Working on my patience: I’ve never been one to have a lot of the “p” word, it’s something I’ve always had to work on. Now as a mother, I see that more and more. I need to take a deep breath and keep a better perspective. I am not a perfect parent, and my kids are not perfect kids. And this is OK. I want to refrain from raising my voice as quickly as I sometimes do, and take a step back and realize that whatever it is probably isn’t such a big deal!
Take better care of myself: Often with work, children and the house it’s very easy to sideline any of your self-care needs. This is not OK. This means I’m going to make sure I have my weekend jogging sessions and make that hair appointment more frequently than once every 5-6 months. I’m going to treat myself to a manicure for no reason every once and awhile.
Do a massive purge at the beginning of each season, starting right at the end of the year here. Go through every toy and our basement which is packed with who knows what. Go through old children’s clothing - label them and donate them to a veterans group or refugee families. Plan on a tag sale for the Spring and include a little lemonade stand for our little girl. Donate money earned to a meaningful cause. Get her involved with the donations so she understands how important it is to help families in need.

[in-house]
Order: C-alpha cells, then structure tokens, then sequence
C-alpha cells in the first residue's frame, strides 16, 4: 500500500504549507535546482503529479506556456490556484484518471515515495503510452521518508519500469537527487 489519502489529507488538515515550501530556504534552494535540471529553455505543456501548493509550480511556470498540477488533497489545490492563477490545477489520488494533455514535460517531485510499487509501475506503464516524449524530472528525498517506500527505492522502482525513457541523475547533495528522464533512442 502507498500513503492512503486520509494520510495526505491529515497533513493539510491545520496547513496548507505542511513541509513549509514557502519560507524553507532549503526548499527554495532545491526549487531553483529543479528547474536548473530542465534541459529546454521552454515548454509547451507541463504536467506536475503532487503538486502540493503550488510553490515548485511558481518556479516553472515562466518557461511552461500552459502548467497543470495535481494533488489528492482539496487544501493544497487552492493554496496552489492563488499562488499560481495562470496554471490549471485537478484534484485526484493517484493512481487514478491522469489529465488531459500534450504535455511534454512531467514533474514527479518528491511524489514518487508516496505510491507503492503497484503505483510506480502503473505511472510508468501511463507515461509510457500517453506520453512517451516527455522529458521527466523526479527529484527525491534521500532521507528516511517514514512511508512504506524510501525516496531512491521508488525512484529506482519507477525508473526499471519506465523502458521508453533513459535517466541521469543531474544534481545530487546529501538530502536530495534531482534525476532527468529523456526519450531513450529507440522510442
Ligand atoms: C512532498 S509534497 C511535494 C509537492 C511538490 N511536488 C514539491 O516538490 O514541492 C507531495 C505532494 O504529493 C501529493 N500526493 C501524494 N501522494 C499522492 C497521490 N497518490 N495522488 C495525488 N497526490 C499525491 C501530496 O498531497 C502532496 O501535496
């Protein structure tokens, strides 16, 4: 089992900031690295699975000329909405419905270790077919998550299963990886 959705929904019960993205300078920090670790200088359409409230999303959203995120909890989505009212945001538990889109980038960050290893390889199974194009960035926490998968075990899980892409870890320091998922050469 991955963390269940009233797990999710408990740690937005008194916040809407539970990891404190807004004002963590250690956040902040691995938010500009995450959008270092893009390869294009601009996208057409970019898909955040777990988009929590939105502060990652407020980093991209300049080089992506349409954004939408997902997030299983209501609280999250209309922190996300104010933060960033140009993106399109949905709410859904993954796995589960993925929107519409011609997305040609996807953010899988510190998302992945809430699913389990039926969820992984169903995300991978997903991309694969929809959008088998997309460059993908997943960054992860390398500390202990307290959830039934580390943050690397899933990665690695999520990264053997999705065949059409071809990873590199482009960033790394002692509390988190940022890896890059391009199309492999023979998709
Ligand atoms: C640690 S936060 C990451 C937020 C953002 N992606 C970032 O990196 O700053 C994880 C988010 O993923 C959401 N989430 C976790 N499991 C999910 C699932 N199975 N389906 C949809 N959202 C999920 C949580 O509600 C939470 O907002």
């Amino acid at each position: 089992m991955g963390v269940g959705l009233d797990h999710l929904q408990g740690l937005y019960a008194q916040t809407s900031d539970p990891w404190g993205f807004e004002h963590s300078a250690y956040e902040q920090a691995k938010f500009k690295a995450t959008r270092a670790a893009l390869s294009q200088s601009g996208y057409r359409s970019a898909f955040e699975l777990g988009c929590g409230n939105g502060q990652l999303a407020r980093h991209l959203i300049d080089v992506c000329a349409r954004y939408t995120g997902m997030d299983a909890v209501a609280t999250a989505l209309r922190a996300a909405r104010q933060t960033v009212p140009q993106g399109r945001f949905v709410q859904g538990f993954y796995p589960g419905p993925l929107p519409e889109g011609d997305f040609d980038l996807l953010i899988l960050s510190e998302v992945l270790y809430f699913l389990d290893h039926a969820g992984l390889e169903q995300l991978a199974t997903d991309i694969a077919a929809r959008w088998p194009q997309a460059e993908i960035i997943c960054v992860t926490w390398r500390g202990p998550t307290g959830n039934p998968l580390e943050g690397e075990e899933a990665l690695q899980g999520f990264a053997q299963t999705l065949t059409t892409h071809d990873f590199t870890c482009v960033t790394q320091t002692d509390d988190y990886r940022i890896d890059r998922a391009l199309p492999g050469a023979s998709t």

Read a book!!!! Or several!!! I have zero time to read. The free time I have is maybe an hour after kids are down and I’ve straightened up/prepared for the next day to do anything to relax. This hour is usually spent in front of the TV, relaxing to a Walking Dead or Game of Thrones episode. I completely tune out. The only time I have read is when we’re on our annual summer vacation - and one book a year is NOT cutting it. What about changing a couple of these nights to getting to bed earlier and cozying up with my new Stephen King trilogy - which I’ve been staring at for months with anticipation?
Laugh more and stress less - be PRESENT. Being present was already mentioned but I think it deserves its own section. Stop being distracted. When 2 year old is dancing like a chicken and running around the house, I should do the same with him. When my daughter is drawing, sit down and draw WITH her. When one of them is upset, really listen to what is upsetting them instead of trying to make them stop crying and get over it so quickly. Really be there in that moment.
Stop making the same meals every week and get more creative. I need to put a little effort into finding new dinners that our entire family can enjoy together. I’m a big proponent of only one meal every night, no separate dinners for the kids. Which of course can be limiting! But, there are other options out there and I need to find them. Roasted chicken, pasta and quesadillas cannot be a weekly occurrence for the next 10 years!